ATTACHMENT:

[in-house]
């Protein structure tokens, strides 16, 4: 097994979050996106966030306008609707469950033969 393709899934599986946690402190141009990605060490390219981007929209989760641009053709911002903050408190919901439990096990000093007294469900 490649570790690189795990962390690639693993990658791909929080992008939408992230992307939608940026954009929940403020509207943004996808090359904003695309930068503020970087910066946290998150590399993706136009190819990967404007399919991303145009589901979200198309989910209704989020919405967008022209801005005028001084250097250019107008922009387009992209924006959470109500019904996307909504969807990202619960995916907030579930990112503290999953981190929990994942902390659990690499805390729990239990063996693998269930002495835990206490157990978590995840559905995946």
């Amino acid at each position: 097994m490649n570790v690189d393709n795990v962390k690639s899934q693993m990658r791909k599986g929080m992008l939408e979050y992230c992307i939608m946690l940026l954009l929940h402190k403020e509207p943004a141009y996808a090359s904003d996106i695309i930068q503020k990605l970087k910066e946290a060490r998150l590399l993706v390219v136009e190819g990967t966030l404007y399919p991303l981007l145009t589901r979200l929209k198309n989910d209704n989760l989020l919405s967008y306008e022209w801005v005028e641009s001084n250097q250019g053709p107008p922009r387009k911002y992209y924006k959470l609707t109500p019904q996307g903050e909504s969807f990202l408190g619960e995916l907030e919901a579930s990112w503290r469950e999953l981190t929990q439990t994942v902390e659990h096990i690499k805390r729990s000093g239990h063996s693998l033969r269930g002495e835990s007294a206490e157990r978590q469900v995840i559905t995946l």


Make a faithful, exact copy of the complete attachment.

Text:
[in-house]
């Protein structure tokens, strides 16, 4: 097994979050996106966030306008609707469950033969 393709899934599986946690402190141009990605060490390219981007929209989760641009053709911002903050408190919901439990096990000093007294469900 490649570790690189795990962390690639693993990658791909929080992008939408992230992307939608940026954009929940403020509207943004996808090359904003695309930068503020970087910066946290998150590399993706136009190819990967404007399919991303145009589901979200198309989910209704989020919405967008022209801005005028001084250097250019107008922009387009992209924006959470109500019904996307909504969807990202619960995916907030579930990112503290999953981190929990994942902390659990690499805390729990239990063996693998269930002495835990206490157990978590995840559905995946």
């Amino acid at each position: 097994m490649n570790v690189d393709n795990v962390k690639s899934q693993m990658r791909k599986g929080m992008l939408e979050y992230c992307i939608m946690l940026l954009l929940h402190k403020e509207p943004a141009y996808a090359s904003d996106i695309i930068q503020k990605l970087k910066e946290a060490r998150l590399l993706v390219v136009e190819g990967t966030l404007y399919p991303l981007l145009t589901r979200l929209k198309n989910d209704n989760l989020l919405s967008y306008e022209w801005v005028e641009s001084n250097q250019g053709p107008p922009r387009k911002y992209y924006k959470l609707t109500p019904q996307g903050e909504s969807f990202l408190g619960e995916l907030e919901a579930s990112w503290r469950e999953l981190t929990q439990t994942v902390e659990h096990i690499k805390r729990s000093g239990h063996s693998l033969r269930g002495e835990s007294a206490e157990r978590q469900v995840i559905t995946l």